Archive for 08/30/2012

Mail Tribune – 

Concerned about aquatic invasive species that have popped up in other lakes across the country, Crater Lake National Park officials have temporarily closed the lake’s pristine waters to scuba diving and other water gear uses.

The immediate closure will remain in effect until protocols are established to minimize the risk of contamination from invasive species that include quagga mussels and other species that could reduce the lake’s world-renown clarity and purity, officials said.

The protocols, which will require divers to take precautionary measures before diving into the lake, are expected to be in place before the beginning of the 2013 season.

“We have seen the devastation to ecosystems and economies caused by the inadvertent introduction of invasive species from Lake Mead to Lake Erie,” observed park superintendent Craig Ackerman.

“We want to prevent it from happening at Crater Lake rather than deal with the aftermath,” he added.

“The increasing popularity of the lake for scuba diving also increases the opportunities for divers and their gear to carry microscopic ‘hitchhikers’ into the water.”

Although the invasive species may be small, the damage caused by introducing them into the lake is enormous and often irreversible, he noted.

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RT – 

A new species of fish discovered in Vietnam is only 2 centimeters long, but its tiny size is not the creature’s only unique trait.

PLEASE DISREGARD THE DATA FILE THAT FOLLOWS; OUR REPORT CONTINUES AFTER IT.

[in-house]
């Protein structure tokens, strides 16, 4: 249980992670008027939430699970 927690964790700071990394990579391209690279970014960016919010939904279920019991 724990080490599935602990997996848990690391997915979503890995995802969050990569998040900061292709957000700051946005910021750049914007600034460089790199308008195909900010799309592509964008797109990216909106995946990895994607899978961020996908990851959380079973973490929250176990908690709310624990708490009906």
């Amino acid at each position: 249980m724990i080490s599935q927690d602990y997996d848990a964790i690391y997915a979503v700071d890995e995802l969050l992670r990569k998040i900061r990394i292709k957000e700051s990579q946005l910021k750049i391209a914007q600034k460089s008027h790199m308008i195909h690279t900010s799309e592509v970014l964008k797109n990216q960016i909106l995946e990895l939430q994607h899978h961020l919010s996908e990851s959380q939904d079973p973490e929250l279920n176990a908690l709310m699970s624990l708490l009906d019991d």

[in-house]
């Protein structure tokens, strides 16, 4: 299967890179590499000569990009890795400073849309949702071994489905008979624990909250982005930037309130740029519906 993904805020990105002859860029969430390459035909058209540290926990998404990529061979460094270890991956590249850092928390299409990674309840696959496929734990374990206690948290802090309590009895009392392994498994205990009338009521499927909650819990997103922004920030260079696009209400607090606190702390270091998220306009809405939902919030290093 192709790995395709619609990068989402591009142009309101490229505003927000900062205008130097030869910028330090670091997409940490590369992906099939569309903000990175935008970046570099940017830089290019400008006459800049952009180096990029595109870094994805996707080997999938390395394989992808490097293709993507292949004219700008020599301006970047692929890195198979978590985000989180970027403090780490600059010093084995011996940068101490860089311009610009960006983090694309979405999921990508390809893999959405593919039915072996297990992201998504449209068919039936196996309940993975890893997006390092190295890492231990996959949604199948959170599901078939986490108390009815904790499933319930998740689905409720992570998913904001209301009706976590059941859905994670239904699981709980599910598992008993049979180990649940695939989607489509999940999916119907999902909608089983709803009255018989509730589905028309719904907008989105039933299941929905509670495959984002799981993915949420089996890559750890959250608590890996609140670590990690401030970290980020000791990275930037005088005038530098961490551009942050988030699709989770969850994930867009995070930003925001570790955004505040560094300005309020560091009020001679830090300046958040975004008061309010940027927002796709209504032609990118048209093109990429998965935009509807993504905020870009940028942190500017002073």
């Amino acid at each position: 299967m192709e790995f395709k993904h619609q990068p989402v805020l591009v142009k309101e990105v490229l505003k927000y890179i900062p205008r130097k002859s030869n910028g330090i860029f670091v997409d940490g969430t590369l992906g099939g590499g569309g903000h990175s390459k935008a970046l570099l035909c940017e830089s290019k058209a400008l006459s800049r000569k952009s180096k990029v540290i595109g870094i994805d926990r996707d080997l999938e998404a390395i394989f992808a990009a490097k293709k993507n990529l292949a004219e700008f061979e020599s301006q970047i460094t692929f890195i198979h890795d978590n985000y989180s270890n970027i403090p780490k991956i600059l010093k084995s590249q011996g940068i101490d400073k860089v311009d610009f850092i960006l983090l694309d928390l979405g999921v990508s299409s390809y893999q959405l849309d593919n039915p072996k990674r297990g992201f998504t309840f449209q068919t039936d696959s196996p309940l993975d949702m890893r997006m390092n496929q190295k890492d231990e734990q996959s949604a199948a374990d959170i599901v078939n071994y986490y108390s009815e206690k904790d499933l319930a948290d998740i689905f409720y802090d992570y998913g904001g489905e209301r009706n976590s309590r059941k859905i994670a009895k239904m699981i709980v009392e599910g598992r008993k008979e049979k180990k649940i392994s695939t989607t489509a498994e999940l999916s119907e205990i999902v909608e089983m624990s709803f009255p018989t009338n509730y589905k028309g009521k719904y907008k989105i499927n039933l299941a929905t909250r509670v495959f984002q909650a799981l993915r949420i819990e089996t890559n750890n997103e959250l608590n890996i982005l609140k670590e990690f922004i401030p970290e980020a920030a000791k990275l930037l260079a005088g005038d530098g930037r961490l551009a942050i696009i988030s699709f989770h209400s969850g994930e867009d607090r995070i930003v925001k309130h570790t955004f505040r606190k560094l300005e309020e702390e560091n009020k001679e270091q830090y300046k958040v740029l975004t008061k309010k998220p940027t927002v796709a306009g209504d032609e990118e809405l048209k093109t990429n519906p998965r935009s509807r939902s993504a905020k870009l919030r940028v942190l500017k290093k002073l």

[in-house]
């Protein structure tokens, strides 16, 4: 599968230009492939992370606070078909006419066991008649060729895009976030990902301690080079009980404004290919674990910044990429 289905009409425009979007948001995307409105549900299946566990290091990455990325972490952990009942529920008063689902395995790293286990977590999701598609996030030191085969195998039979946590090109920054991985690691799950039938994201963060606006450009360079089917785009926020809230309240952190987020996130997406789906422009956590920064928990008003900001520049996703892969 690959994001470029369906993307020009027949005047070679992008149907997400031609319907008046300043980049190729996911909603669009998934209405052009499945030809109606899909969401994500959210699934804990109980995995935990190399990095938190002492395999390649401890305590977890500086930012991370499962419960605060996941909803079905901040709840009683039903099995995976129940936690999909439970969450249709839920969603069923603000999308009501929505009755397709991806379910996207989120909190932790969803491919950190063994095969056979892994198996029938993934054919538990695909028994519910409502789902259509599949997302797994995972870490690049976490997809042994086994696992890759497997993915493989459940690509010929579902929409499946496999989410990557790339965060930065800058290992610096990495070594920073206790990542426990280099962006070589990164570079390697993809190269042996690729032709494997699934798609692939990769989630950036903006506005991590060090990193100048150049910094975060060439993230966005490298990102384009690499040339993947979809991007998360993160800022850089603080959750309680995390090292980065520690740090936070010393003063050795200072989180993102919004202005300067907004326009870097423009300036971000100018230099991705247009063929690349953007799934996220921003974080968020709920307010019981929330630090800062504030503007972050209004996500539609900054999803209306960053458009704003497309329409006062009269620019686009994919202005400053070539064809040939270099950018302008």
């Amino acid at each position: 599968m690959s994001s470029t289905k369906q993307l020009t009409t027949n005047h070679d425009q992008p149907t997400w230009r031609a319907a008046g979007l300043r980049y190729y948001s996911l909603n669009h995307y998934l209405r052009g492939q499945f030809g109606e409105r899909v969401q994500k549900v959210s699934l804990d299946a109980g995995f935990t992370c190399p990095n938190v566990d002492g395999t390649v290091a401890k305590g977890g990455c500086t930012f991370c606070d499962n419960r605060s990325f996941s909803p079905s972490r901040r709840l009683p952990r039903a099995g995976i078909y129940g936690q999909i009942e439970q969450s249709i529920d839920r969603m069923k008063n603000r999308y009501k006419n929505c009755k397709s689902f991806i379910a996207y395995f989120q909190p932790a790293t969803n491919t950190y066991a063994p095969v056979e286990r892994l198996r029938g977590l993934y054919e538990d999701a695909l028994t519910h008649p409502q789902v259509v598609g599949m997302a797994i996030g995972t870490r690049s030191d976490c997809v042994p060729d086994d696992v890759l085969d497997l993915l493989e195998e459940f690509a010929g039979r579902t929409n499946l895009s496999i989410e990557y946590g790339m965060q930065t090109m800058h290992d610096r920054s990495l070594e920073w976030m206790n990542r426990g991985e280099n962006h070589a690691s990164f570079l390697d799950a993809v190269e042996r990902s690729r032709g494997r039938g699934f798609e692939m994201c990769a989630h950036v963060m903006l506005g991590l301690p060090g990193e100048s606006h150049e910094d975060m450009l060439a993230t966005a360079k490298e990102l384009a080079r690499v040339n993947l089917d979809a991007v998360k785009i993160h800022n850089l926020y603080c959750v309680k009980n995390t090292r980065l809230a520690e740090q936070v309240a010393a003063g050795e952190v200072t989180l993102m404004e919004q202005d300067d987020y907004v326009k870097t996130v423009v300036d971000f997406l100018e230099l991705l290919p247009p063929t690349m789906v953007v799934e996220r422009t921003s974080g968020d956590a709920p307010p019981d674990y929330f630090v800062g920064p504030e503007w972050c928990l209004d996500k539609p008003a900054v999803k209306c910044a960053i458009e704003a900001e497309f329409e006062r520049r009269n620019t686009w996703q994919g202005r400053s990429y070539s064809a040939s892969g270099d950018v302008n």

This fish possesses sexual organs in an unusual place: Its head. Scientists do not yet understand the evolutionary origin of the unusual placement of the fish’s reproductive system.

One theory posits that a “bilaterally asymmetric organ” under the throat is “for holding or clasping onto females and fertilizing their eggs internally.”

The vast majority of fish species fertilize their eggs after they are laid.

The Phallostethus cuulong – the scientific name of the fish – has become the 22nd member of the Phallostethidae family, a group of small, slender and nearly transparent surface-swimming fish that live in the waters of southeast Asia.

The new species was first discovered near the Mekong River in July 2009 by Japanese scientist Koichi Shibukawa.

He managed to catch it in a net, and began researching it alongside colleagues from Vietnam’s Can Tho University.

The discovery of a ‘penis-headed’ fish came less than a month after a biologist in the Amazon uncovered a species of extremely rare caecilian – a legless amphibian – that was also shockingly phallic in shape.

Full story…